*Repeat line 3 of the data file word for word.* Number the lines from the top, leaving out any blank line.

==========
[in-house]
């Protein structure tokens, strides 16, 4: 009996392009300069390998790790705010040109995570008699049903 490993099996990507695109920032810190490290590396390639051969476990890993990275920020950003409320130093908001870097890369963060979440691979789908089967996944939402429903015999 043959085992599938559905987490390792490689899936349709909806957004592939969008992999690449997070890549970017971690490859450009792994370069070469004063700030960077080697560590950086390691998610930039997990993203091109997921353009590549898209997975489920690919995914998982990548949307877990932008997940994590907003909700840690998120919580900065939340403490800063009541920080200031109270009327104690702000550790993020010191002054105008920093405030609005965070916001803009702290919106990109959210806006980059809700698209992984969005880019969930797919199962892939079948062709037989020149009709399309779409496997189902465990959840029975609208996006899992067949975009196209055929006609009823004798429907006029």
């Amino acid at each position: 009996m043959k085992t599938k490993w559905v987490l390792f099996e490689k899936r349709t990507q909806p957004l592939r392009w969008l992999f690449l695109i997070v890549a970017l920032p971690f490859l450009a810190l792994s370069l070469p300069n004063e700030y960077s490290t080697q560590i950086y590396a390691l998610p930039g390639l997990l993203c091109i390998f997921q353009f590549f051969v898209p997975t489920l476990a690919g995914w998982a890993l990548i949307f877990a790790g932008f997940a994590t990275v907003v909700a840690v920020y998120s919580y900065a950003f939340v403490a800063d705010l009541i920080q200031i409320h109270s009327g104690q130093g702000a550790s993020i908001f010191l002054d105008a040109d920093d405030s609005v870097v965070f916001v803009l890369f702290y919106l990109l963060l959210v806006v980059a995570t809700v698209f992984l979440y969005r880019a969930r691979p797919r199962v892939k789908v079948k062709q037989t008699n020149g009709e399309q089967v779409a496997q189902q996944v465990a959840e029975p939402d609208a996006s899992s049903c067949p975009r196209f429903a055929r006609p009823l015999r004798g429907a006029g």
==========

């Amino acid at each position: 009996m043959k085992t599938k490993w559905v987490l390792f099996e490689k899936r349709t990507q909806p957004l592939r392009w969008l992999f690449l695109i997070v890549a970017l920032p971690f490859l450009a810190l792994s370069l070469p300069n004063e700030y960077s490290t080697q560590i950086y590396a390691l998610p930039g390639l997990l993203c091109i390998f997921q353009f590549f051969v898209p997975t489920l476990a690919g995914w998982a890993l990548i949307f877990a790790g932008f997940a994590t990275v907003v909700a840690v920020y998120s919580y900065a950003f939340v403490a800063d705010l009541i920080q200031i409320h109270s009327g104690q130093g702000a550790s993020i908001f010191l002054d105008a040109d920093d405030s609005v870097v965070f916001v803009l890369f702290y919106l990109l963060l959210v806006v980059a995570t809700v698209f992984l979440y969005r880019a969930r691979p797919r199962v892939k789908v079948k062709q037989t008699n020149g009709e399309q089967v779409a496997q189902q996944v465990a959840e029975p939402d609208a996006s899992s049903c067949p975009r196209f429903a055929r006609p009823l015999r004798g429907a006029g």